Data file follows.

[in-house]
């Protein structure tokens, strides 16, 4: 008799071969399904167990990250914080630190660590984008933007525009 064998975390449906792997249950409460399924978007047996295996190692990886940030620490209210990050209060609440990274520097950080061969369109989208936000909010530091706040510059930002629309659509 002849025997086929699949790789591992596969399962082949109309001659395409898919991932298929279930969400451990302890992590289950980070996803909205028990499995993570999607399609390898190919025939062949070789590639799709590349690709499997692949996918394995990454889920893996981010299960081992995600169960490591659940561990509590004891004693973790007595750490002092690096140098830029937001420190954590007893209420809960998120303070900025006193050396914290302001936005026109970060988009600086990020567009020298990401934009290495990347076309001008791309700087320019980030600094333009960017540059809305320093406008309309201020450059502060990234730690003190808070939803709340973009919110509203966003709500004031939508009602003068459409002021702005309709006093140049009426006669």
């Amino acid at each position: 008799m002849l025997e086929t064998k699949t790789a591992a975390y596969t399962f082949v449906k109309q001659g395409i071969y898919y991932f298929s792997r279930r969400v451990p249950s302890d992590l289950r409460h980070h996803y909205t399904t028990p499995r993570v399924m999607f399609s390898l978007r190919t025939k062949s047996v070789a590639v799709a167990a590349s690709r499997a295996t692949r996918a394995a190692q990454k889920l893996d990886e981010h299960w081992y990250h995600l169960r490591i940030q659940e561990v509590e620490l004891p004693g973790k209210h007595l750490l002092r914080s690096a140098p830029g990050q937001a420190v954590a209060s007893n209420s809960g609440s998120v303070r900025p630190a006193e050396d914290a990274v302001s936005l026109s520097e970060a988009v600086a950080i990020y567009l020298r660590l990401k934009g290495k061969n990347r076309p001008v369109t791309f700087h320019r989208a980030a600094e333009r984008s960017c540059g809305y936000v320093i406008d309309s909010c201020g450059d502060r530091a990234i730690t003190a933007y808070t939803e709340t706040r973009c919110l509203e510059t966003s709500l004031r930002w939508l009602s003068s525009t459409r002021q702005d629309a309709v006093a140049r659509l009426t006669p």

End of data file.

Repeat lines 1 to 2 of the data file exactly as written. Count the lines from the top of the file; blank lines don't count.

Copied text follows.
[in-house]
């Protein structure tokens, strides 16, 4: 008799071969399904167990990250914080630190660590984008933007525009 064998975390449906792997249950409460399924978007047996295996190692990886940030620490209210990050209060609440990274520097950080061969369109989208936000909010530091706040510059930002629309659509 002849025997086929699949790789591992596969399962082949109309001659395409898919991932298929279930969400451990302890992590289950980070996803909205028990499995993570999607399609390898190919025939062949070789590639799709590349690709499997692949996918394995990454889920893996981010299960081992995600169960490591659940561990509590004891004693973790007595750490002092690096140098830029937001420190954590007893209420809960998120303070900025006193050396914290302001936005026109970060988009600086990020567009020298990401934009290495990347076309001008791309700087320019980030600094333009960017540059809305320093406008309309201020450059502060990234730690003190808070939803709340973009919110509203966003709500004031939508009602003068459409002021702005309709006093140049009426006669």